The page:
The CH-46 Phrog
WHEN MARINE CORPS squadron HMM-265 deployed ashore at Marble Mountain in South Vietnam 49 years ago, it achieved a major milestone in airmobile warfare. The unit was flying the Boeing Vertol CH-46A Sea Knight, known almost universally as the “Phrog” for the way it squats on its back gear and for its tendency to bounce when beginning to taxi. With the Phrog’s introduction, the Corps became the first military service to adopt “vertical envelopment,” a tactic to bypass enemy strongpoints with helicopters and restore the initiative to the attackers.
A succession of pioneering reciprocating-engine helicopters—the HRP-1, HUS-1 (UH-34), and HR2S-1 (Ch-37)—proved the validity of the vertical envelopment doctrine, but by 1958 those aircraft had reached the limits of their capability, and turbines offered the best opportunity for improvement. The Corps settled on a variant of Vertol Corporation’s Model 107, begun in response to a French request for improved performance in the helicopters the French military flew in the Algerian insurgency. At first glance, what would become the CH-46 did not seem to be a great improvement over the HUS and HR2S, but the realities of Southeast Asia’s high-density altitudes and the helicopter’s simple, utilitarian design enabled it to significantly outperform its predecessors in nearly every conceivable category. The Corps ultimately acquired more than 400 CH-46S, which went on to serve as the mainstay of Marine medium-lift capability through virtually every conflict the United States has engaged in since the mid-1960s.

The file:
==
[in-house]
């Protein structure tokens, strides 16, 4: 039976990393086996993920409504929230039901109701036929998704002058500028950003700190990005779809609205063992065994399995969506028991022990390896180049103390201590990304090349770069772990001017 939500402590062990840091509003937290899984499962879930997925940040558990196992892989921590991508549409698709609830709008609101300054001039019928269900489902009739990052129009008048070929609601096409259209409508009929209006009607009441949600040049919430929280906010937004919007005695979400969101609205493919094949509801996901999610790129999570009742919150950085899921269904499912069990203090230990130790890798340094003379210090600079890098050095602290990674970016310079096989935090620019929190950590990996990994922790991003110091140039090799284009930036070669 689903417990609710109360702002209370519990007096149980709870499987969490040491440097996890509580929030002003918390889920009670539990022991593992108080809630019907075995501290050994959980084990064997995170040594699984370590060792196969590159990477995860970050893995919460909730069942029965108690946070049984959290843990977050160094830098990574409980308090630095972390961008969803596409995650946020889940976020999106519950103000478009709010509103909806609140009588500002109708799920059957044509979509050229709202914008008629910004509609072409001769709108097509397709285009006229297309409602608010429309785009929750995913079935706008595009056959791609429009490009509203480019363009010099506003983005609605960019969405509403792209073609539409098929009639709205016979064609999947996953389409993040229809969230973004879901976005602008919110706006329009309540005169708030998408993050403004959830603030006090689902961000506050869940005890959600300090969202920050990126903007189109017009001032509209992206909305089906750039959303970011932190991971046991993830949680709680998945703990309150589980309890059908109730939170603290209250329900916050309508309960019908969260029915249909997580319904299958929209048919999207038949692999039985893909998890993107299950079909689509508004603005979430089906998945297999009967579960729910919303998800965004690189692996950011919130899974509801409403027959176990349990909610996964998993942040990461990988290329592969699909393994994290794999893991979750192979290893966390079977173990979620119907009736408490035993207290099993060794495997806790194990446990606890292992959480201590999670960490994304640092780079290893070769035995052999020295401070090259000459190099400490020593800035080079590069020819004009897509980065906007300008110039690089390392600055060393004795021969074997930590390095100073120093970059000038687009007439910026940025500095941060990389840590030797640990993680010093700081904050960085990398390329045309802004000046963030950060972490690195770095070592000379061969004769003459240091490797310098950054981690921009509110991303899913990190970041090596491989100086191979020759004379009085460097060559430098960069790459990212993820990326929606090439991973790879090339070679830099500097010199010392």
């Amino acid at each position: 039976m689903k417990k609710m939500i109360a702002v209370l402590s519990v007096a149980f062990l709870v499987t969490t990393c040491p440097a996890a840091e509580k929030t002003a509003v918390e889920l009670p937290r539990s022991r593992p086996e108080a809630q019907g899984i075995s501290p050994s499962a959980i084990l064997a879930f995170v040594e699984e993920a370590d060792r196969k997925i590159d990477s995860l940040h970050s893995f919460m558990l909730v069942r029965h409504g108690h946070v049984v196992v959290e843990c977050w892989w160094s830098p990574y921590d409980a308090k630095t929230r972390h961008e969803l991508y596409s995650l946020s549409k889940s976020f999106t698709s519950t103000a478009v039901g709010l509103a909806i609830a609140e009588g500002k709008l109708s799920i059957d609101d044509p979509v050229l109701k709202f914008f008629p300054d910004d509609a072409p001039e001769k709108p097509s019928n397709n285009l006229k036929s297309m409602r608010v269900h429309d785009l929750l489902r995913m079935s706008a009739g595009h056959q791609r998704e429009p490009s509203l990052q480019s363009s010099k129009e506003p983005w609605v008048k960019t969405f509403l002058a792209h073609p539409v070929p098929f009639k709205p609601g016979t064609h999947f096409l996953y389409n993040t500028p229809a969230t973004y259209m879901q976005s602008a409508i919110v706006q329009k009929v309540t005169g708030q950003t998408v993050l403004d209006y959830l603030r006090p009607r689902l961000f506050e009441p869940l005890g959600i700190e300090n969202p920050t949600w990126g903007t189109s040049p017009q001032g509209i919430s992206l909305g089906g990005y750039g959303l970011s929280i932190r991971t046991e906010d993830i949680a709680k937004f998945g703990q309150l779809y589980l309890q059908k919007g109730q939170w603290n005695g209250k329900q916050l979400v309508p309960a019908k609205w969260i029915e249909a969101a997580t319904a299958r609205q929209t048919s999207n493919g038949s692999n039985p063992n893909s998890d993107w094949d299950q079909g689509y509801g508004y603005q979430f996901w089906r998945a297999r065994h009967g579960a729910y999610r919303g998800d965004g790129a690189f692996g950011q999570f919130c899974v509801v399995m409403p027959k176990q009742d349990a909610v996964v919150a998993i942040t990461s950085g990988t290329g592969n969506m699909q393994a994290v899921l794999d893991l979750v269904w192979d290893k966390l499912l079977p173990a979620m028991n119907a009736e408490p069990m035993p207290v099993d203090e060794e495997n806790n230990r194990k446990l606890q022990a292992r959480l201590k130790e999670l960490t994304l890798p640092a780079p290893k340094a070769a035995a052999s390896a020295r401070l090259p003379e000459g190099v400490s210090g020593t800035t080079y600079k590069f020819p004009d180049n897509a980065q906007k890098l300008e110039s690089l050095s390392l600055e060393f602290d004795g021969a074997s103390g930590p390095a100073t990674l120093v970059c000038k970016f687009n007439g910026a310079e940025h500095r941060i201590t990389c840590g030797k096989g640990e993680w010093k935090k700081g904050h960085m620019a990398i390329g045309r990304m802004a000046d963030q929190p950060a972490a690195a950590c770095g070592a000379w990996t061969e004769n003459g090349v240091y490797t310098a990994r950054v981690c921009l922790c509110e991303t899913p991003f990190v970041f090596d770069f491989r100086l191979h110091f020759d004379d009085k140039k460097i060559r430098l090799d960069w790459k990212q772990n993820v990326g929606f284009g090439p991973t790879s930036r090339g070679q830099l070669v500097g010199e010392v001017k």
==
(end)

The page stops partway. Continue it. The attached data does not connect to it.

With the impending conversion of HMM-74 to the Bell-boeing MV-22 Osprey, the Phrog has reached the sunset of its operational career. To celebrate its legacy, the National Air and Space Museum will host the farewell to one of the great workhorses of Marine Corps aviation. On August 1, Buno 153369, appearing in a polished version of its Vietnamera paint scheme, will arrive at the Museum’s Steven F. Udvar-hazy Center in northern Virginia for a ceremony commemorating its service. After the event, the aircraft, on loan from the National Museum of the Marine Corps, will go on display at the Udvar-hazy Center.
Having extensive Vietnam service with HMM-364 “Purple Foxes,” number 153369 is a worthy airframe for the honor. One of its pilots, First Lieutenant Joseph Donovan, was awarded a Navy Cross for a hazardous rescue flown on April 21, 1969. Exactly 41 years later, his daughter, Captain Eileen Donovan, also assigned to -364, flew 153369. She is now flying the Osprey and helping to usher the Corps into a remarkable new era of vertical envelopment capability, as notable as that heralded by the arrival of the Phrog.
J.R. DAILEY IS THE JOHN AND ADRIENNE
MARS DIRECTOR OF THE NATIONAL AIR AND
Washington, DCChantilly, VA